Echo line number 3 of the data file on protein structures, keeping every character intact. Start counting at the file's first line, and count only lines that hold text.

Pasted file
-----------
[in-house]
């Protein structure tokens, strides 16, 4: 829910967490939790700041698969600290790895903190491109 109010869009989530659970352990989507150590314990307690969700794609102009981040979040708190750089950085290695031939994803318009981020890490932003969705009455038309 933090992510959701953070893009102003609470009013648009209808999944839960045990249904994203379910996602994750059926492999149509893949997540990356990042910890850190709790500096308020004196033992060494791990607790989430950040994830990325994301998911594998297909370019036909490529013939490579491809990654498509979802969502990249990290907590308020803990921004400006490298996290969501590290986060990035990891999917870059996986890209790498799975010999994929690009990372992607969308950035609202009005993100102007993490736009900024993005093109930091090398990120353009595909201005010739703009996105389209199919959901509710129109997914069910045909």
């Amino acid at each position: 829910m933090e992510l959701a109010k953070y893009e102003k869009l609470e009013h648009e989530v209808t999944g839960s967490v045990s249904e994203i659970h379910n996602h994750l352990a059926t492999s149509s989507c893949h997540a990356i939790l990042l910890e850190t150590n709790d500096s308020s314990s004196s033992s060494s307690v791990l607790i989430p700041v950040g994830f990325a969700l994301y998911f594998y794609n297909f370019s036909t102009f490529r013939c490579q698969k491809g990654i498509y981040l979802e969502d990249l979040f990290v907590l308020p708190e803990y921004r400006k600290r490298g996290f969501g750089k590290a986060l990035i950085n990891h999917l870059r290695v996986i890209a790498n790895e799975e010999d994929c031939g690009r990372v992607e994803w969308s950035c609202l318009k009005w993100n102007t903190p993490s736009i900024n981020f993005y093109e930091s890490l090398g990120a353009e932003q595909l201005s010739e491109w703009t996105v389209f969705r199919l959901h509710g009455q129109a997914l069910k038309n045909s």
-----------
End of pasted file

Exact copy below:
């Amino acid at each position: 829910m933090e992510l959701a109010k953070y893009e102003k869009l609470e009013h648009e989530v209808t999944g839960s967490v045990s249904e994203i659970h379910n996602h994750l352990a059926t492999s149509s989507c893949h997540a990356i939790l990042l910890e850190t150590n709790d500096s308020s314990s004196s033992s060494s307690v791990l607790i989430p700041v950040g994830f990325a969700l994301y998911f594998y794609n297909f370019s036909t102009f490529r013939c490579q698969k491809g990654i498509y981040l979802e969502d990249l979040f990290v907590l308020p708190e803990y921004r400006k600290r490298g996290f969501g750089k590290a986060l990035i950085n990891h999917l870059r290695v996986i890209a790498n790895e799975e010999d994929c031939g690009r990372v992607e994803w969308s950035c609202l318009k009005w993100n102007t903190p993490s736009i900024n981020f993005y093109e930091s890490l090398g990120a353009e932003q595909l201005s010739e491109w703009t996105v389209f969705r199919l959901h509710g009455q129109a997914l069910k038309n045909s």